Tom Arthurs and Richard Fairhurst: Postcards From Pushkin (2012)
On their previous album, Mesmer (Babel 2007), the duo shared writing credits. This time around Arthurs composed all of the tunes, but Fairhurst's contribution as a player deserves equal credit. As this album demonstrates, the pairing of flugelhorn and piano should be far more popular than it is.
Arthurs' unaccompanied performance, helpfully entitled "Solo," is a spacious and reflective piece characterized by emotional intensity rather than dramatic technical flourishes. It is a strong counter-argument to Arthurs' enigmatically ambiguous statement in the liner notes that "The trumpet solo has no poetry." Fairhurst's own solo piece, "The Judge," is even more spaciousthe repeated short figure creates a hypnotic and oddly unsettling impact. When Arthurs and Fairhurst perform together they still retain this sense of space, creating a mood through interactions that never get cluttered or oppositional. The results range from the downbeat, pessimistic feel of "Darkness" to the gentle romance of "Given Up."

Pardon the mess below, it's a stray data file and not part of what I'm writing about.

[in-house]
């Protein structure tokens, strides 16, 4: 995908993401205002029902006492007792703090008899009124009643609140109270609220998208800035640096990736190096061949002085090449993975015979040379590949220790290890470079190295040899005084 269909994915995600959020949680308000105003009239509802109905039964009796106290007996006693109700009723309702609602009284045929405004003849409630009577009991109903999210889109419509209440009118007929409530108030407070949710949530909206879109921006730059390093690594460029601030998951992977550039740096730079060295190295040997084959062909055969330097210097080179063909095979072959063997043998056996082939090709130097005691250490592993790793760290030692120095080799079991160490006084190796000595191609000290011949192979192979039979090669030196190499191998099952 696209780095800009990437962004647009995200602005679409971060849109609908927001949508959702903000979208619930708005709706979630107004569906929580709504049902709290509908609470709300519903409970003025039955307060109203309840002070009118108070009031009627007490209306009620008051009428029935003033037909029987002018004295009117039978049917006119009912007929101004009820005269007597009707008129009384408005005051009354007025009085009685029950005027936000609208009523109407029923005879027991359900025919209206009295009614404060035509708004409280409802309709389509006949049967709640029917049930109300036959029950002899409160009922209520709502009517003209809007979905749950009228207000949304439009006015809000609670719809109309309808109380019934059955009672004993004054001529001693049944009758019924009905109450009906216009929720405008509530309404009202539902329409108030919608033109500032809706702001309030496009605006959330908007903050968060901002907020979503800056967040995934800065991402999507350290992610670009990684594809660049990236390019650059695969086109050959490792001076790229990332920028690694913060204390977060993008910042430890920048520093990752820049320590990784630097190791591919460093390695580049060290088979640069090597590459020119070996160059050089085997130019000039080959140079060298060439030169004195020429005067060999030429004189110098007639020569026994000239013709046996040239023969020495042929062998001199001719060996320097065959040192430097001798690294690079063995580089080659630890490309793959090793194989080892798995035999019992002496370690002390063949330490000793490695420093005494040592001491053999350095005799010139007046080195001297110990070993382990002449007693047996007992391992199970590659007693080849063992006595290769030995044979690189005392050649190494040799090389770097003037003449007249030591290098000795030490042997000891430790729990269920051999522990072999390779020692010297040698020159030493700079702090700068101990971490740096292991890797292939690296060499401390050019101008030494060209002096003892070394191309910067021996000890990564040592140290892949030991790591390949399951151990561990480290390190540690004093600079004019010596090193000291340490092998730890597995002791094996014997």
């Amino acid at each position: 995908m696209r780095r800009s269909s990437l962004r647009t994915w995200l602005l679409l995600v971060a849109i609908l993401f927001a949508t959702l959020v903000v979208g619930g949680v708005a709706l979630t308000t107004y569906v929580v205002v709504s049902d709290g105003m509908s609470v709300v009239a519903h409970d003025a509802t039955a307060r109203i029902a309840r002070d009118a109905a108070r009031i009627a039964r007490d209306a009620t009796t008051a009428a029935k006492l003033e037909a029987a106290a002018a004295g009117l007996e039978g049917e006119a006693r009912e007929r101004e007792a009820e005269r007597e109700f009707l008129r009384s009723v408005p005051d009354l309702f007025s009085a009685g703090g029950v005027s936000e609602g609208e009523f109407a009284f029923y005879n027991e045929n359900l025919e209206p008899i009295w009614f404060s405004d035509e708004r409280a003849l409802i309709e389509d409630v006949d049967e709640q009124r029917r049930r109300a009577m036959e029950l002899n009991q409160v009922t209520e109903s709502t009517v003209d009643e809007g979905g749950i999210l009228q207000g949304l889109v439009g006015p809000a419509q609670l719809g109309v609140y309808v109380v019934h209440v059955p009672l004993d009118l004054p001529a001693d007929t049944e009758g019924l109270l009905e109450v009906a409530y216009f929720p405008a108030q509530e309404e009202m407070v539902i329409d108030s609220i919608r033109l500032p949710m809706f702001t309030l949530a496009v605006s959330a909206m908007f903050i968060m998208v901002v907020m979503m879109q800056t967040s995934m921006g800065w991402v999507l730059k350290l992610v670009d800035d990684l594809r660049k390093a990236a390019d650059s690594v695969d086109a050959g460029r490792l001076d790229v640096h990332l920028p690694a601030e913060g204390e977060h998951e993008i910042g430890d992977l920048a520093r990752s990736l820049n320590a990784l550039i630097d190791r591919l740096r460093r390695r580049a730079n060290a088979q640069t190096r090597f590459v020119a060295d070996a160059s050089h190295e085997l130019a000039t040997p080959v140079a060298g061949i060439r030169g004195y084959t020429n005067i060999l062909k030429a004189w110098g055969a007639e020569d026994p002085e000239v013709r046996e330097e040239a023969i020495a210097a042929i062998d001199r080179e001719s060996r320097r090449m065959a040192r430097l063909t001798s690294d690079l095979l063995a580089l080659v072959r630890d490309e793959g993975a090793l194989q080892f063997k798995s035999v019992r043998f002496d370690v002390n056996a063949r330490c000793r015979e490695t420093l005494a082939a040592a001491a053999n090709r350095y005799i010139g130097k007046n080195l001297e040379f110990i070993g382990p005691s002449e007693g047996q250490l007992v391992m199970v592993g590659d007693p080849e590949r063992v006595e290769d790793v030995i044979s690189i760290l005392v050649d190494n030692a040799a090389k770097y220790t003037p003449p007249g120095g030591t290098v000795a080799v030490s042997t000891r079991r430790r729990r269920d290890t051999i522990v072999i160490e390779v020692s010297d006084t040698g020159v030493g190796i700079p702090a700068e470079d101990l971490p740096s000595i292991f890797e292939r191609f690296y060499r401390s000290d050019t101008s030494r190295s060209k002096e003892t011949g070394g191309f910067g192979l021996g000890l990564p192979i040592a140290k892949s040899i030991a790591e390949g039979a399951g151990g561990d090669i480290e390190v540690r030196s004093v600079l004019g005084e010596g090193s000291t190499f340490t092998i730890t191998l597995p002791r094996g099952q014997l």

Arthurs and Fairhurst recorded Postcards From Pushkin in St Giles, Cripplegate, a medieval church within London's Barbican regularly used as a concert venueits organ was featured on Rick Wakeman's The Six Wives Of Henry VIII (A&M, 1973). The building's acoustics are at the heart of the album's exceptionally clear and pure sound. Lydia Polzer's lovely photographs and cover design capture and reflect the quiet beauty of the music. Her artistry joins with Arthurs' and Fairhurst's musical creativity to ensure that Postcards From Pushkin is a visual, as well as an aural feast.
Track Listing: The Flirt; Given Up; Silence; Solo; The Judge; Darkness; Half-Milord.
Personnel: Tom Arthurs: flugelhorn; Richard Fairhurst: piano.
Record Label: Babel Label
Style: Modern Jazz